“Even during daytime hours when the plant is running at optimal operation, a portion of the town’s electricity requirements are still supplied by Eskom.”

However, this raises the question of why the City of Cape Town can reduce its load-shedding by one stage without being able to cover the whole metro’s demand.

Eskom explained this was because the Steenbras Hydro Pumped Storage facility does not factor into Cape Town’s regular load profile.

“Where a municipality or metropolitan municipality has embedded generation, and such generation is not already included in the normal load profile of the municipality, such generation may be used to reduce the load reduction required under emergencies,” Eskom explained.

“In the case of Frankfort, the generation is already included as part of the normal load profile, and as such, the generation cannot be offset against load-shedding.”

Rural Maintenance has, understandably, taken issue with this and with Eskom’s method for measuring the normal load profile.

“Rural has submitted actual measured figures indicating that when voiding is in operation, the load on the Eskom system is actually reduced,” it explained in notes from a meeting with Eskom on 5 May 2023.

Eskom reportedly told Rural Maintenance that this was immaterial, as it was only concerned with the instantaneous load when it sees a deterioration in generation capacity.

“At that time, they want everyone to reduce load regardless of the fact that this will result in unfair treatment to those communities that have made a plan to reduce their impact on Eskom,” Rural Maintenance said.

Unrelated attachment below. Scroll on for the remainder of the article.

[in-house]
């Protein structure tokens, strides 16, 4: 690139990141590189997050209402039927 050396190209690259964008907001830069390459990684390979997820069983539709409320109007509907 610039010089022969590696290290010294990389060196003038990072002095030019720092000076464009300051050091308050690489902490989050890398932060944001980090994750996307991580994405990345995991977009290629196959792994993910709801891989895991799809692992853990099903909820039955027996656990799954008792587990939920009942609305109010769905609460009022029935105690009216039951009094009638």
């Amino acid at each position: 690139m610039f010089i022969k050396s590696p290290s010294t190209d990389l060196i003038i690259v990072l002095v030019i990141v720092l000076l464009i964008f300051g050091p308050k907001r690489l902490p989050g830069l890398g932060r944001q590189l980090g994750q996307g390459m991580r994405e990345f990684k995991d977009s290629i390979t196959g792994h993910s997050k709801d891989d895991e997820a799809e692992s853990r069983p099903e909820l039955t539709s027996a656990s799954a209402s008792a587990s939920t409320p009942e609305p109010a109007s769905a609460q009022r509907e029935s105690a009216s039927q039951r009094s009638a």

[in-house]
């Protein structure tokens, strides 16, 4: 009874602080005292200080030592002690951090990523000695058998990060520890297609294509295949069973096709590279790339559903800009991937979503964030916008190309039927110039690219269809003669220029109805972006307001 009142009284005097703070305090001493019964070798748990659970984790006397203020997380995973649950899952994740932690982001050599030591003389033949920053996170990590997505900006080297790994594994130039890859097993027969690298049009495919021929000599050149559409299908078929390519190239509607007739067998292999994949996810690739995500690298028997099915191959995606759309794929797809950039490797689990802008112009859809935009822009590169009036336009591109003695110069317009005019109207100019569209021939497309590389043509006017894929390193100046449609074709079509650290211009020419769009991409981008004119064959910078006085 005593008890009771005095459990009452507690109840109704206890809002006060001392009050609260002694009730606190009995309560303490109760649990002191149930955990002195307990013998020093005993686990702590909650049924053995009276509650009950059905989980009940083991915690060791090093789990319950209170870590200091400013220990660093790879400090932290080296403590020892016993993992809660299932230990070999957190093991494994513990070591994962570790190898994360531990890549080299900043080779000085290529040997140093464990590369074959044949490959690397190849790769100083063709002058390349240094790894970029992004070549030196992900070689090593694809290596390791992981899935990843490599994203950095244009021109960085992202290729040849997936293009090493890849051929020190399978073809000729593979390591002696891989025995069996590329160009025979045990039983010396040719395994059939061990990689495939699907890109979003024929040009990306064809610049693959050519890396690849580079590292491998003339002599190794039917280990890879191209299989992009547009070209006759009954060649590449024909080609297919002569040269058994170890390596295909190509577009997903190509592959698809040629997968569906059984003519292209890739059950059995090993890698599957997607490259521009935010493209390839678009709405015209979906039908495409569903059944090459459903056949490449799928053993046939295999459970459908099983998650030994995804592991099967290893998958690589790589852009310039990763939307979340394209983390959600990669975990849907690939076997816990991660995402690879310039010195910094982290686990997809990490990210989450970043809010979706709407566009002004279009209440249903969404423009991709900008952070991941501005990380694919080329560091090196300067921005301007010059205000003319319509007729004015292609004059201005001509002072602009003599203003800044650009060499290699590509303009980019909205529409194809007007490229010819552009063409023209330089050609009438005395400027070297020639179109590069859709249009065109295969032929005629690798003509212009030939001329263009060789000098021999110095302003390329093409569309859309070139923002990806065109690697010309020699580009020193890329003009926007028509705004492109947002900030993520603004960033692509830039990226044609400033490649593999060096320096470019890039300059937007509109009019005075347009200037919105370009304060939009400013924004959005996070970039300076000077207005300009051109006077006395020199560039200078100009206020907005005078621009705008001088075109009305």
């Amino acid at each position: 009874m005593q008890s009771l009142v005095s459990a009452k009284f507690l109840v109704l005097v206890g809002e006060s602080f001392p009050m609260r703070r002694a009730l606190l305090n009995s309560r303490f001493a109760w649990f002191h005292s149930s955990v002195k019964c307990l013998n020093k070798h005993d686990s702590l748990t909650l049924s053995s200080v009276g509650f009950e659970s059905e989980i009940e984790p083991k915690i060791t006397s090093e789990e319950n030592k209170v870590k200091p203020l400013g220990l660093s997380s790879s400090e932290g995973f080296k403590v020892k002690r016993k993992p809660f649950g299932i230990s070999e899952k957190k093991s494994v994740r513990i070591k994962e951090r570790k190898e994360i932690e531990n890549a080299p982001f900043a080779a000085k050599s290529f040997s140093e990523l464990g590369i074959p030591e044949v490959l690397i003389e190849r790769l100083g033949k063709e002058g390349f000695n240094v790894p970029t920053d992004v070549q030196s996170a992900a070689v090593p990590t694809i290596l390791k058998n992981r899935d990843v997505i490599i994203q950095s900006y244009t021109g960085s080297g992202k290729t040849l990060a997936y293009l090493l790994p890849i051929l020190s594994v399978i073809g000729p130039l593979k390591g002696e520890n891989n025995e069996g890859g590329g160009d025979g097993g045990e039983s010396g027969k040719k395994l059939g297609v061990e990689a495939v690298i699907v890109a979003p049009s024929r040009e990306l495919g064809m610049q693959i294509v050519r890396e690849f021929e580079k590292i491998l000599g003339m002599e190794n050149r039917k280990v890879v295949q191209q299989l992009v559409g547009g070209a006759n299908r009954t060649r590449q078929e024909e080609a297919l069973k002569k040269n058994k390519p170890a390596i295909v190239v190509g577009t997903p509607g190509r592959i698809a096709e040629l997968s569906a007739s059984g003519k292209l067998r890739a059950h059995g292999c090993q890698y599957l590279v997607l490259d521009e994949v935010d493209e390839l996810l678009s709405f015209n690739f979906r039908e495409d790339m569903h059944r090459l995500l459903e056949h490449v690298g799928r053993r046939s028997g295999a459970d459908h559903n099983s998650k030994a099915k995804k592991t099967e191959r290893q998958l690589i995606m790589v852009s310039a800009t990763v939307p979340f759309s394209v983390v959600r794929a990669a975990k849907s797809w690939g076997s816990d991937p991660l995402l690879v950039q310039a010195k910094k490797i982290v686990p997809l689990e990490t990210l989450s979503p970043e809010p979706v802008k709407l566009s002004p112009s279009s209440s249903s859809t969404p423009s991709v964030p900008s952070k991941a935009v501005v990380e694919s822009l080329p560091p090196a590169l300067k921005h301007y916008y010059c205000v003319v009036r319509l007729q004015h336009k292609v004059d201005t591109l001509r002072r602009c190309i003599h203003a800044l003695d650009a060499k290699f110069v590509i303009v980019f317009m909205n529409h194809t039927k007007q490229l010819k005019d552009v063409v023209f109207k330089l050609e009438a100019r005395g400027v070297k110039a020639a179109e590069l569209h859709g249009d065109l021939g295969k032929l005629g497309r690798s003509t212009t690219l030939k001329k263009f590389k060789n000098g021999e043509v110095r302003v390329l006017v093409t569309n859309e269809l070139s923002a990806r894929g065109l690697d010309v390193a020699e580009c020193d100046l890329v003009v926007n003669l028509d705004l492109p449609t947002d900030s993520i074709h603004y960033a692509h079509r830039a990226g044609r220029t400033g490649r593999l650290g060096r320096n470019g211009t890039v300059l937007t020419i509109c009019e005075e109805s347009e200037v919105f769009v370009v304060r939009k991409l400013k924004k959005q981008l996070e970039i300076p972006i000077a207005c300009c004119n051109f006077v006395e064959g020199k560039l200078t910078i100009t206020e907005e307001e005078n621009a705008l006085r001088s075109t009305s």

“In other words, instead of raising the load-shedding stage, those communities who have already assisted themselves and Eskom, are expected to share an even heavier load-shedding burden.”

Rural Maintenance said this meant any measures municipalities or communities took to protect themselves from load-shedding were wholly discounted.

“This means that such proactive municipalities or communities are knowingly discriminated against under the guise of ‘all load needing to be shed has to be done on an equitable basis instantaneously as required’,” Rural Maintenance said.

Steenhuisen said Frankfort is now ground zero for energy independence in South Africa.

The party will call on electricity minister Kgosientsho Ramokgopa to urgently intervene in the matter — “as per his mandate to provide for private sector participation in South Africa’s new electricity generation capacity.”

Eskom had previously granted a request by Rural Maintenance to generate and wheel electricity into the grid.

However, Steenhuisen said this must be with the concurrence of the Mafube Local Municipality as the holder of the licence or Electricity Supply Agreement.

“It is now alleged that Mafube is stalling and trying to cancel the agreement initially signed,” he said.

“Instead of partnering with Rural Maintenance to protect Frankfort’s residents from the debilitating effects of Eskom’s load-shedding, Mafube has chosen to sit back and watch a major investment to end load-shedding go to waste.”

Jan Vermeulen 8 August 2023